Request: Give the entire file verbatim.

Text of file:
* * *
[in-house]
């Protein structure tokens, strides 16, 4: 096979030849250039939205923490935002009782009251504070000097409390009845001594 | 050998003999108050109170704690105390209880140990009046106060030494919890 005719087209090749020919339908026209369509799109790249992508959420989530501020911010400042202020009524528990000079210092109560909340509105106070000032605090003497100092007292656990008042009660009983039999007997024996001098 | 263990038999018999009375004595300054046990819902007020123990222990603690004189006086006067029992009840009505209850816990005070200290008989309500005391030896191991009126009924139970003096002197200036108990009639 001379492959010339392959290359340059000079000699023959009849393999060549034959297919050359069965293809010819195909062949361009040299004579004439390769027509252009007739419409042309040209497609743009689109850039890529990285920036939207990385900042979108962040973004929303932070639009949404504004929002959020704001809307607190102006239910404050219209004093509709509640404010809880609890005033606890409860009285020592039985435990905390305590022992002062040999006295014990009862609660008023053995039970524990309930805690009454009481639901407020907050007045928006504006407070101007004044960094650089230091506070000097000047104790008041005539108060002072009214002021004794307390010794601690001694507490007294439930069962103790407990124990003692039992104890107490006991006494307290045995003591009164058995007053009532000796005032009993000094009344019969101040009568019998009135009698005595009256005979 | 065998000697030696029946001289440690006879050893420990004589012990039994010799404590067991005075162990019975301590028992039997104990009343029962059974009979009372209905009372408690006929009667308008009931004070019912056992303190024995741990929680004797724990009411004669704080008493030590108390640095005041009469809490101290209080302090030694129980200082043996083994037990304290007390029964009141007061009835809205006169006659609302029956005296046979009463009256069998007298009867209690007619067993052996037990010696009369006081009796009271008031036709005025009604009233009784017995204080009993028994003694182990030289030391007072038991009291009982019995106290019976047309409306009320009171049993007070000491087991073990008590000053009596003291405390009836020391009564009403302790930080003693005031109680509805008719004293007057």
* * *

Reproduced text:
[in-house]
């Protein structure tokens, strides 16, 4: 096979030849250039939205923490935002009782009251504070000097409390009845001594 | 050998003999108050109170704690105390209880140990009046106060030494919890 005719087209090749020919339908026209369509799109790249992508959420989530501020911010400042202020009524528990000079210092109560909340509105106070000032605090003497100092007292656990008042009660009983039999007997024996001098 | 263990038999018999009375004595300054046990819902007020123990222990603690004189006086006067029992009840009505209850816990005070200290008989309500005391030896191991009126009924139970003096002197200036108990009639 001379492959010339392959290359340059000079000699023959009849393999060549034959297919050359069965293809010819195909062949361009040299004579004439390769027509252009007739419409042309040209497609743009689109850039890529990285920036939207990385900042979108962040973004929303932070639009949404504004929002959020704001809307607190102006239910404050219209004093509709509640404010809880609890005033606890409860009285020592039985435990905390305590022992002062040999006295014990009862609660008023053995039970524990309930805690009454009481639901407020907050007045928006504006407070101007004044960094650089230091506070000097000047104790008041005539108060002072009214002021004794307390010794601690001694507490007294439930069962103790407990124990003692039992104890107490006991006494307290045995003591009164058995007053009532000796005032009993000094009344019969101040009568019998009135009698005595009256005979 | 065998000697030696029946001289440690006879050893420990004589012990039994010799404590067991005075162990019975301590028992039997104990009343029962059974009979009372209905009372408690006929009667308008009931004070019912056992303190024995741990929680004797724990009411004669704080008493030590108390640095005041009469809490101290209080302090030694129980200082043996083994037990304290007390029964009141007061009835809205006169006659609302029956005296046979009463009256069998007298009867209690007619067993052996037990010696009369006081009796009271008031036709005025009604009233009784017995204080009993028994003694182990030289030391007072038991009291009982019995106290019976047309409306009320009171049993007070000491087991073990008590000053009596003291405390009836020391009564009403302790930080003693005031109680509805008719004293007057």